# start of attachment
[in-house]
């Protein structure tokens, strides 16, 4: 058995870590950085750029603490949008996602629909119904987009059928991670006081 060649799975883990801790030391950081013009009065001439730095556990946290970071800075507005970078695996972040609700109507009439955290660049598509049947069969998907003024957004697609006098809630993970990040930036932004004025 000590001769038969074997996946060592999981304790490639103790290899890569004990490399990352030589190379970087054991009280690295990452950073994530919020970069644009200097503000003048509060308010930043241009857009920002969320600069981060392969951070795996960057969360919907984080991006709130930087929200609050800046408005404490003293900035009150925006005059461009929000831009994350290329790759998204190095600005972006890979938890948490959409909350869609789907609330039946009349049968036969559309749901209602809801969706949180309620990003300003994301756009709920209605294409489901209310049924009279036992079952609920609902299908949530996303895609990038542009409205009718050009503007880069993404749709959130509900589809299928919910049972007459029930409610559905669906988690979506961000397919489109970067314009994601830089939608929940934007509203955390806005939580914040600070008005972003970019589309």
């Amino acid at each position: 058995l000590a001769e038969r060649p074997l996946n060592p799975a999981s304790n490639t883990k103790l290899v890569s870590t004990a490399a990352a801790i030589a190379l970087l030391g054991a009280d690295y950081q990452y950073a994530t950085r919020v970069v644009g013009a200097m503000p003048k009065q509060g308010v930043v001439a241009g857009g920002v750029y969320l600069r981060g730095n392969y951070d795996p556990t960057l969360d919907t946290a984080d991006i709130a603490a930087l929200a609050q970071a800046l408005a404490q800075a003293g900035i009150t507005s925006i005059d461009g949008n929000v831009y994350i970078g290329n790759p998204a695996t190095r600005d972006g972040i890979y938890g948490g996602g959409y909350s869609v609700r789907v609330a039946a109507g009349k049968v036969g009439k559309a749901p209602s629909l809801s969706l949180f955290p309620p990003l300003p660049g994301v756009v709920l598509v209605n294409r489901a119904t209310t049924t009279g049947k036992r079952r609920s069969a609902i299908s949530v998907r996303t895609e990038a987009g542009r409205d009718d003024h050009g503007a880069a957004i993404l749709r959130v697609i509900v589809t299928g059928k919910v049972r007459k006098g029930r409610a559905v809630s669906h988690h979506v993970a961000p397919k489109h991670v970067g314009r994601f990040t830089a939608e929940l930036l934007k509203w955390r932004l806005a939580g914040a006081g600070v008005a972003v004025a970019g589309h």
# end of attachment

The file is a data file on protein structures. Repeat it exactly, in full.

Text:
[in-house]
């Protein structure tokens, strides 16, 4: 058995870590950085750029603490949008996602629909119904987009059928991670006081 060649799975883990801790030391950081013009009065001439730095556990946290970071800075507005970078695996972040609700109507009439955290660049598509049947069969998907003024957004697609006098809630993970990040930036932004004025 000590001769038969074997996946060592999981304790490639103790290899890569004990490399990352030589190379970087054991009280690295990452950073994530919020970069644009200097503000003048509060308010930043241009857009920002969320600069981060392969951070795996960057969360919907984080991006709130930087929200609050800046408005404490003293900035009150925006005059461009929000831009994350290329790759998204190095600005972006890979938890948490959409909350869609789907609330039946009349049968036969559309749901209602809801969706949180309620990003300003994301756009709920209605294409489901209310049924009279036992079952609920609902299908949530996303895609990038542009409205009718050009503007880069993404749709959130509900589809299928919910049972007459029930409610559905669906988690979506961000397919489109970067314009994601830089939608929940934007509203955390806005939580914040600070008005972003970019589309």
């Amino acid at each position: 058995l000590a001769e038969r060649p074997l996946n060592p799975a999981s304790n490639t883990k103790l290899v890569s870590t004990a490399a990352a801790i030589a190379l970087l030391g054991a009280d690295y950081q990452y950073a994530t950085r919020v970069v644009g013009a200097m503000p003048k009065q509060g308010v930043v001439a241009g857009g920002v750029y969320l600069r981060g730095n392969y951070d795996p556990t960057l969360d919907t946290a984080d991006i709130a603490a930087l929200a609050q970071a800046l408005a404490q800075a003293g900035i009150t507005s925006i005059d461009g949008n929000v831009y994350i970078g290329n790759p998204a695996t190095r600005d972006g972040i890979y938890g948490g996602g959409y909350s869609v609700r789907v609330a039946a109507g009349k049968v036969g009439k559309a749901p209602s629909l809801s969706l949180f955290p309620p990003l300003p660049g994301v756009v709920l598509v209605n294409r489901a119904t209310t049924t009279g049947k036992r079952r609920s069969a609902i299908s949530v998907r996303t895609e990038a987009g542009r409205d009718d003024h050009g503007a880069a957004i993404l749709r959130v697609i509900v589809t299928g059928k919910v049972r007459k006098g029930r409610a559905v809630s669906h988690h979506v993970a961000p397919k489109h991670v970067g314009r994601f990040t830089a939608e929940l930036l934007k509203w955390r932004l806005a939580g914040a006081g600070v008005a972003v004025a970019g589309h």